The Shark Painting Edition
On art, sharks, and capturing an amazing moment
Edith Zimmerman is a writer and artist. She publishes the newsletter Drawing Links and illustrates the sobriety/recovery newsletter The Small Bow. In the past she ran The Hairpin, and her last WITI contribution was on knitting with sea silk.
Edith here. About a week ago, an Instagram account I follow shared an old painting: “Watson and the Shark,” by John Singleton Copley, from 1778.
The painting depicts a naked youth floundering in the ocean while a huge shark approaches to bite him. Nearby, several men attempt a rescue, but it seems a little dicey. The boy looks back at the animal, wild-eyed. What happens next??
I was riveted by the painting and later sketched my own version. I also did some googling—and the picture is totally famous, so apologies to everyone who’s already in the know—but I loved its backstory and wanted to share.
The scene was based on a real event: in 1749, in the waters off Havana, Cuba, a 14-year-old cabin boy decided to go for a dip in the ocean while his ship was in port. As he swam, a shark bit his leg and dragged him under. The shark released him but then bit again, this time severing the boy’s foot. Nearby sailors—horrified—came to his rescue in a skiff, reportedly just before the shark’s third strike. (At “the very instant he was about to be seized the third time,” per a description of the painting published when it was first exhibited, “the shark was struck with the boat hook, and driven from his prey.”) The boy’s leg was later amputated from the knee down, but he otherwise recovered fully and went on to have a long and successful career in business and politics. His name was Brook Watson.
Twenty-five years or so later, Watson apparently got in touch with the painter John Singleton Copley to commission a picture about the encounter. What resulted was “Watson and the Shark.” (There’s much more story here—the painting was unusual for its time and basically helped earn Copley admission into the Royal Academy of Arts—but I’m skipping that for the sake of brevity.) By all accounts, Watson loved the picture, and in his will he bequeathed it to Christ’s Hospital, a charity school in England, saying he hoped they would “allow it to be hung up in the Hall … as holding out a most useful Lesson to Youth.” (The lesson presumably being: never go for a swim! Just kidding: actual insight can be found at Artstor, although the ultimate moral isn’t totally clear.) The school later sold the painting to Washington DC’s National Gallery of Art, where it currently hangs.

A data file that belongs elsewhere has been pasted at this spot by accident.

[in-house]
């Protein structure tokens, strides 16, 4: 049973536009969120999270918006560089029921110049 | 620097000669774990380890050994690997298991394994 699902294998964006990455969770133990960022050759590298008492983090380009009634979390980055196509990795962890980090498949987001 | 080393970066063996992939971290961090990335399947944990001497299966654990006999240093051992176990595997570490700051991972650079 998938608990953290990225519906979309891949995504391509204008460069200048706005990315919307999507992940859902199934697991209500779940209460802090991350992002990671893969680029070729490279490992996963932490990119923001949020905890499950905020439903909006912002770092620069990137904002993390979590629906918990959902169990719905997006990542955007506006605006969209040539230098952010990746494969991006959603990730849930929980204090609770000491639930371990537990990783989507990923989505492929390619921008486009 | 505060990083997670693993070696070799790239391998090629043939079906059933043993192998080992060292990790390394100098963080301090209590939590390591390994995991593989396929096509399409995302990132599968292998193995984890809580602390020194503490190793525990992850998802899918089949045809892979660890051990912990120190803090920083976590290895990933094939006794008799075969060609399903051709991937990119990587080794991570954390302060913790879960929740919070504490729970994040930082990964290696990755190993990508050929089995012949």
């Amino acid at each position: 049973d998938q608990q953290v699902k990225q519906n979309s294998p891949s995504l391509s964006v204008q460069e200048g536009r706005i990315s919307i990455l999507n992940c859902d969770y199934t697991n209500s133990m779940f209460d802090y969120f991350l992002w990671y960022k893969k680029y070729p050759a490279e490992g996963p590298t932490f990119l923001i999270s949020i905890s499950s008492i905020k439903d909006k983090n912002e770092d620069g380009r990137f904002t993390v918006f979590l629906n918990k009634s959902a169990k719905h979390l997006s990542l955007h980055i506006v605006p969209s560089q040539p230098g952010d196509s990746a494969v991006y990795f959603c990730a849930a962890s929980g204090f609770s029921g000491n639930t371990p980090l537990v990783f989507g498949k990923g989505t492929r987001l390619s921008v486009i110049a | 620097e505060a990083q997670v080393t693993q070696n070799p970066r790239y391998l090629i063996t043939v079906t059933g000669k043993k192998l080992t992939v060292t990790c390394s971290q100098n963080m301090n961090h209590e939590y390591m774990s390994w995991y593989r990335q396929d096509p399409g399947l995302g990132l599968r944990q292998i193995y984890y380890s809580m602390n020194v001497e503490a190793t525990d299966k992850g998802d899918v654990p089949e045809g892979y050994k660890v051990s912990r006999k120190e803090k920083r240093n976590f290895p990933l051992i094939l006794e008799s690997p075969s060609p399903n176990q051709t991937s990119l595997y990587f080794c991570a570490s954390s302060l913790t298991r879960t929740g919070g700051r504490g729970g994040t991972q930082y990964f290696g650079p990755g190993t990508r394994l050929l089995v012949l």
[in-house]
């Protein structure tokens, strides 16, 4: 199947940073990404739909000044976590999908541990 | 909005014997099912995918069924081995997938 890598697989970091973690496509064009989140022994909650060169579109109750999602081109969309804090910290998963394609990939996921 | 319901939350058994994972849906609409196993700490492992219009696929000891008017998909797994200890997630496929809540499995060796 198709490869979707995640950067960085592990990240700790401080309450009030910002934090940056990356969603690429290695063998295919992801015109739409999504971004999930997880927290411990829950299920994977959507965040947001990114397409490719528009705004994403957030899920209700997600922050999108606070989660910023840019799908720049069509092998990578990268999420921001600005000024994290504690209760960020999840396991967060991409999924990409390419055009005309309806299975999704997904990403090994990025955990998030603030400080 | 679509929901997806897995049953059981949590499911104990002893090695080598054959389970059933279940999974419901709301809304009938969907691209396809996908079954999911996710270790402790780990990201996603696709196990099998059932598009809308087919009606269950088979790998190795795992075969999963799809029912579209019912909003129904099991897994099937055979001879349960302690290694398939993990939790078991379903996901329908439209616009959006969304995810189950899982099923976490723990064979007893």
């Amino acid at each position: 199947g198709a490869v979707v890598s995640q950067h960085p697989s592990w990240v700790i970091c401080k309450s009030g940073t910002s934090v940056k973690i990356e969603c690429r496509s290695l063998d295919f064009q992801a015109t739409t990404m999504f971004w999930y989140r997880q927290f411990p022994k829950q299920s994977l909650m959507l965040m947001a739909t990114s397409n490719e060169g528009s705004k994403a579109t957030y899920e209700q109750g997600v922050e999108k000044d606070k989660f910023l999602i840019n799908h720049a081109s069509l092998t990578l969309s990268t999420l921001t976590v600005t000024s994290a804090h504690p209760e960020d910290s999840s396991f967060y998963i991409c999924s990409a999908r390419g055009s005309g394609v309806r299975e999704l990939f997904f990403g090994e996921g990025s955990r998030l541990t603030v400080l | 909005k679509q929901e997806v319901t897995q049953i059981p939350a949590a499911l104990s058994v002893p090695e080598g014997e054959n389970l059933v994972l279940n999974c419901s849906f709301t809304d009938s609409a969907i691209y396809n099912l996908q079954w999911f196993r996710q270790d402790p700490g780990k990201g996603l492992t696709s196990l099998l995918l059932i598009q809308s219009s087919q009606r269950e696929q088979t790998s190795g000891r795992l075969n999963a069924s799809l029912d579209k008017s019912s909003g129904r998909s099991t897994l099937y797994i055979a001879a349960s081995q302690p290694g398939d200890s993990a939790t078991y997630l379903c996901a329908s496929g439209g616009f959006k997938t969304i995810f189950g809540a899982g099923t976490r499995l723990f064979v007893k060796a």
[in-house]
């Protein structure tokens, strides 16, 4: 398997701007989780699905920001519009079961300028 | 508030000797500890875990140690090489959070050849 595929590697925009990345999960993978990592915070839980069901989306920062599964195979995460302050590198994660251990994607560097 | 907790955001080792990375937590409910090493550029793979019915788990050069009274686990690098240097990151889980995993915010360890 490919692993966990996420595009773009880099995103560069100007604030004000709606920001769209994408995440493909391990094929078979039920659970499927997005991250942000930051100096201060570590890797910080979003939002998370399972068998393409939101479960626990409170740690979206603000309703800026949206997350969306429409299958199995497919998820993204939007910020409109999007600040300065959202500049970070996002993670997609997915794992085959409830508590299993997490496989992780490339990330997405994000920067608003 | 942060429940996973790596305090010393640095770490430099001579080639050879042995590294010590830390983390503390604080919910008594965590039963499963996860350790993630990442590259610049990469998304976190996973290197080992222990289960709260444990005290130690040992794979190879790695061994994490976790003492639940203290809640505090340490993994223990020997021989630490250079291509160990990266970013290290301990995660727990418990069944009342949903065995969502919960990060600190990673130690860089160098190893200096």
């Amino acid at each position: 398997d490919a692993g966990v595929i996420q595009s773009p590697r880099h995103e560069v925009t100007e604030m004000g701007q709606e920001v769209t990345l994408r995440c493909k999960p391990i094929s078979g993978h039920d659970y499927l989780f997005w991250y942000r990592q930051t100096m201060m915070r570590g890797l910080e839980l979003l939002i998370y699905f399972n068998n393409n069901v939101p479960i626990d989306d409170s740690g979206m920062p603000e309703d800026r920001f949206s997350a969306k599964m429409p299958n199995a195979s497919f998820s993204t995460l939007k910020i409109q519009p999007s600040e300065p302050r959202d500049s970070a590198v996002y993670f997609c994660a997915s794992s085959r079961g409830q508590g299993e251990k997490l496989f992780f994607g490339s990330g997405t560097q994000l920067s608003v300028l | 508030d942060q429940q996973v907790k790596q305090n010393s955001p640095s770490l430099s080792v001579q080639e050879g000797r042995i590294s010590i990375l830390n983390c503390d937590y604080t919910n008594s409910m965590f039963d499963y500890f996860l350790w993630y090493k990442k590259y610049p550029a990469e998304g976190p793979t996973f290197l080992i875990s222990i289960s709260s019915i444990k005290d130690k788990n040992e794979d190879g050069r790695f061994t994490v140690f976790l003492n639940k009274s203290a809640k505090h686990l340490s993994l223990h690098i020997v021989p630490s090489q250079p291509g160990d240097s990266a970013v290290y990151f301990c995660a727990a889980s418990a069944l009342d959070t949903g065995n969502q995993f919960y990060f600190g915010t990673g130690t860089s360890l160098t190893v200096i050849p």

I ended up scrolling through Copley’s earlier portraits, too, and was similarly blown away. Something about the subjects seemed so real to me, as if they’d existed just yesterday. (For instance: her, him, her, him, and her.) Also, a cute guy in one picture who looked like a saucy bartender turned out to be… Paul Revere.
In any case, be careful in those waters! (EZ)
My renditions of some Copley portraits. Definitely go check out the originals!
“Watson and the Shark,” by John Singleton Copley [Wikipedia] (EZ)
The National Gallery’s American Paintings of the Eighteenth Century, a PDF (EZ)
“Cape Cod’s Waters Are Getting Very, Very Sharky” [The Atlantic] (EZ)
“Don’t Call Them ‘Shark Attacks,’ Scientists Say” [NYT] (EZ)
“Three Ways to Survive a Shark [Encounter]” [WikiHow] Possibly the most stressful WikiHow I’ve ever read. (EZ)
[Sponsored Link] Noah here. Another shout out for my company, Variance. We are building a PLG CRM to help software companies grow their customers. There’s a new post up on the blog about the various organizational antipatterns we see around customer data. Get in touch if you have questions or want to learn more. (NRB)
Thanks for reading,
Noah (NRB) & Colin (CJN) & Edith (EZ)
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